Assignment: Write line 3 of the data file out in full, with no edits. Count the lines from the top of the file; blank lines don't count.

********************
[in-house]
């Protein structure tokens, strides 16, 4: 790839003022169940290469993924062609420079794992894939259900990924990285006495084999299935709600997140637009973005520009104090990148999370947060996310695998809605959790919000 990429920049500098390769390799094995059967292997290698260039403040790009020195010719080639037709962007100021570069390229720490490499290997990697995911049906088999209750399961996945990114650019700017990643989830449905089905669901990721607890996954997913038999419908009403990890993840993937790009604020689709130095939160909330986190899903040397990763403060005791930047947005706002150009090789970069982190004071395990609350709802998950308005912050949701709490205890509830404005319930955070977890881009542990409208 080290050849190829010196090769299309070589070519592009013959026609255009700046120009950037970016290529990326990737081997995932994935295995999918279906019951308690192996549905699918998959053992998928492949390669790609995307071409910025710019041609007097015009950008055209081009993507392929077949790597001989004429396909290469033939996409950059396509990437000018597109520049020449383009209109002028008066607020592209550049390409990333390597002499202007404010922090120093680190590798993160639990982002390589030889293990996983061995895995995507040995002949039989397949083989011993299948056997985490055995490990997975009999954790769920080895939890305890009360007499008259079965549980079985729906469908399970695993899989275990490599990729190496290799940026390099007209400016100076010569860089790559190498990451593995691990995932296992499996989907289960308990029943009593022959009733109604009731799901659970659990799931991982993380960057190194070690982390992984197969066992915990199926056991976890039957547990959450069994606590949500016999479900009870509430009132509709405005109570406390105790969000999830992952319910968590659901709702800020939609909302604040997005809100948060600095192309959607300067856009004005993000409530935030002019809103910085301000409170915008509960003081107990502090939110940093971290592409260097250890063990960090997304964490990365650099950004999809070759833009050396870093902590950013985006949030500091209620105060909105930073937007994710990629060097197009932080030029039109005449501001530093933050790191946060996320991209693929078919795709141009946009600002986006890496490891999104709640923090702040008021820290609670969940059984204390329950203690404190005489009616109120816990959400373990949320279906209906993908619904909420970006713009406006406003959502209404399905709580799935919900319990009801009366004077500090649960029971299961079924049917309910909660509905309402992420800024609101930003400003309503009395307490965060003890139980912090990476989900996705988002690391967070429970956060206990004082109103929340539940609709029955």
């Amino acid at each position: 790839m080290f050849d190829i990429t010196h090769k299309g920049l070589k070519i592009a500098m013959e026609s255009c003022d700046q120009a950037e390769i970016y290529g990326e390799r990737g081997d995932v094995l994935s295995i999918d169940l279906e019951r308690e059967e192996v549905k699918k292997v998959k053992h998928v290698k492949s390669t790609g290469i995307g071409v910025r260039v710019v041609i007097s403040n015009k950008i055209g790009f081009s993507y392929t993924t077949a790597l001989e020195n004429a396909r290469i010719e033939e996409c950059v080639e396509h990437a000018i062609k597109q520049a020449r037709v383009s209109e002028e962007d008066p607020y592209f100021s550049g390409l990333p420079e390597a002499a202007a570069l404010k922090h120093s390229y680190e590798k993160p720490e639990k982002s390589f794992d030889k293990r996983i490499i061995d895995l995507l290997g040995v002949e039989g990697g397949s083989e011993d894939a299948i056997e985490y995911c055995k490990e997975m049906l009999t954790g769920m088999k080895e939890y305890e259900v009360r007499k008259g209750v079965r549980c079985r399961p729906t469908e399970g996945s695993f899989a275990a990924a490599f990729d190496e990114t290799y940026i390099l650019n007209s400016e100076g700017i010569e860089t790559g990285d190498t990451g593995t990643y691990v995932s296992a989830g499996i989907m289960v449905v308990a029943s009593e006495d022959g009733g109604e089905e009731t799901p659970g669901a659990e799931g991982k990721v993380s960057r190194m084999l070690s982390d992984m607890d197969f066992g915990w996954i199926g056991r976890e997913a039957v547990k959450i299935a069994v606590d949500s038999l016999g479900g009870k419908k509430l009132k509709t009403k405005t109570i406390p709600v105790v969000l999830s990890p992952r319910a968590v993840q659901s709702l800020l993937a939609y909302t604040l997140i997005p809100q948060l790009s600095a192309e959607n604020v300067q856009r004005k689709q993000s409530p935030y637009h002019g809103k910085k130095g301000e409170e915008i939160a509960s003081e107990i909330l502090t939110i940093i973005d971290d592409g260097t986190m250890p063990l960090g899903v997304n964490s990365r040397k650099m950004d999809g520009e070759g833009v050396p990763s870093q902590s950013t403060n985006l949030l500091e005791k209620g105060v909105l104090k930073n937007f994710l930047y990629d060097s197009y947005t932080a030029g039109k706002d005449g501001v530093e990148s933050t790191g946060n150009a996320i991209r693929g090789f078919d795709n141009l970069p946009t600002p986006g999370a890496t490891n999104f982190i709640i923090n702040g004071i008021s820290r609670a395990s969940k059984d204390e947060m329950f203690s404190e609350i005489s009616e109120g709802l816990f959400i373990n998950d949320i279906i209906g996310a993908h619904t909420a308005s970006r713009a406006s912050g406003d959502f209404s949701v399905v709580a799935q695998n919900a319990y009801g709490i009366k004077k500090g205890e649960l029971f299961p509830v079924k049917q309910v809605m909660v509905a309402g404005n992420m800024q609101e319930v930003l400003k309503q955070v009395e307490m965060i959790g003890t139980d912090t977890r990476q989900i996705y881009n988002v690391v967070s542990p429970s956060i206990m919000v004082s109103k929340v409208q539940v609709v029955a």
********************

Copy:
């Amino acid at each position: 790839m080290f050849d190829i990429t010196h090769k299309g920049l070589k070519i592009a500098m013959e026609s255009c003022d700046q120009a950037e390769i970016y290529g990326e390799r990737g081997d995932v094995l994935s295995i999918d169940l279906e019951r308690e059967e192996v549905k699918k292997v998959k053992h998928v290698k492949s390669t790609g290469i995307g071409v910025r260039v710019v041609i007097s403040n015009k950008i055209g790009f081009s993507y392929t993924t077949a790597l001989e020195n004429a396909r290469i010719e033939e996409c950059v080639e396509h990437a000018i062609k597109q520049a020449r037709v383009s209109e002028e962007d008066p607020y592209f100021s550049g390409l990333p420079e390597a002499a202007a570069l404010k922090h120093s390229y680190e590798k993160p720490e639990k982002s390589f794992d030889k293990r996983i490499i061995d895995l995507l290997g040995v002949e039989g990697g397949s083989e011993d894939a299948i056997e985490y995911c055995k490990e997975m049906l009999t954790g769920m088999k080895e939890y305890e259900v009360r007499k008259g209750v079965r549980c079985r399961p729906t469908e399970g996945s695993f899989a275990a990924a490599f990729d190496e990114t290799y940026i390099l650019n007209s400016e100076g700017i010569e860089t790559g990285d190498t990451g593995t990643y691990v995932s296992a989830g499996i989907m289960v449905v308990a029943s009593e006495d022959g009733g109604e089905e009731t799901p659970g669901a659990e799931g991982k990721v993380s960057r190194m084999l070690s982390d992984m607890d197969f066992g915990w996954i199926g056991r976890e997913a039957v547990k959450i299935a069994v606590d949500s038999l016999g479900g009870k419908k509430l009132k509709t009403k405005t109570i406390p709600v105790v969000l999830s990890p992952r319910a968590v993840q659901s709702l800020l993937a939609y909302t604040l997140i997005p809100q948060l790009s600095a192309e959607n604020v300067q856009r004005k689709q993000s409530p935030y637009h002019g809103k910085k130095g301000e409170e915008i939160a509960s003081e107990i909330l502090t939110i940093i973005d971290d592409g260097t986190m250890p063990l960090g899903v997304n964490s990365r040397k650099m950004d999809g520009e070759g833009v050396p990763s870093q902590s950013t403060n985006l949030l500091e005791k209620g105060v909105l104090k930073n937007f994710l930047y990629d060097s197009y947005t932080a030029g039109k706002d005449g501001v530093e990148s933050t790191g946060n150009a996320i991209r693929g090789f078919d795709n141009l970069p946009t600002p986006g999370a890496t490891n999104f982190i709640i923090n702040g004071i008021s820290r609670a395990s969940k059984d204390e947060m329950f203690s404190e609350i005489s009616e109120g709802l816990f959400i373990n998950d949320i279906i209906g996310a993908h619904t909420a308005s970006r713009a406006s912050g406003d959502f209404s949701v399905v709580a799935q695998n919900a319990y009801g709490i009366k004077k500090g205890e649960l029971f299961p509830v079924k049917q309910v809605m909660v509905a309402g404005n992420m800024q609101e319930v930003l400003k309503q955070v009395e307490m965060i959790g003890t139980d912090t977890r990476q989900i996705y881009n988002v690391v967070s542990p429970s956060i206990m919000v004082s109103k929340v409208q539940v609709v029955a």